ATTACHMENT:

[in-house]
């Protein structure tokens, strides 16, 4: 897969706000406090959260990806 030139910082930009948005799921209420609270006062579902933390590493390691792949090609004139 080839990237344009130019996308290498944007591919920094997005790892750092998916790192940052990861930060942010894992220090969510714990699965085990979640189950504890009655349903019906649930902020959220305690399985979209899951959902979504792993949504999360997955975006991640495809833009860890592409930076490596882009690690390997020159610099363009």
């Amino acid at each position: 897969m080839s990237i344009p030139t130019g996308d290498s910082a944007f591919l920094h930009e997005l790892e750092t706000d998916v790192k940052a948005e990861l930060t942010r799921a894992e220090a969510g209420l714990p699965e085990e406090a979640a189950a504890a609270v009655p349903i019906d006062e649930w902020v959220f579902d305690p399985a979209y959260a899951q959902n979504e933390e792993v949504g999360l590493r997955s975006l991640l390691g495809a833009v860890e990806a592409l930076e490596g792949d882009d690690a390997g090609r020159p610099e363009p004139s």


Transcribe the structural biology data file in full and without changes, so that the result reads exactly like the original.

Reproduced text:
[in-house]
């Protein structure tokens, strides 16, 4: 897969706000406090959260990806 030139910082930009948005799921209420609270006062579902933390590493390691792949090609004139 080839990237344009130019996308290498944007591919920094997005790892750092998916790192940052990861930060942010894992220090969510714990699965085990979640189950504890009655349903019906649930902020959220305690399985979209899951959902979504792993949504999360997955975006991640495809833009860890592409930076490596882009690690390997020159610099363009």
């Amino acid at each position: 897969m080839s990237i344009p030139t130019g996308d290498s910082a944007f591919l920094h930009e997005l790892e750092t706000d998916v790192k940052a948005e990861l930060t942010r799921a894992e220090a969510g209420l714990p699965e085990e406090a979640a189950a504890a609270v009655p349903i019906d006062e649930w902020v959220f579902d305690p399985a979209y959260a899951q959902n979504e933390e792993v949504g999360l590493r997955s975006l991640l390691g495809a833009v860890e990806a592409l930076e490596g792949d882009d690690a390997g090609r020159p610099e363009p004139s």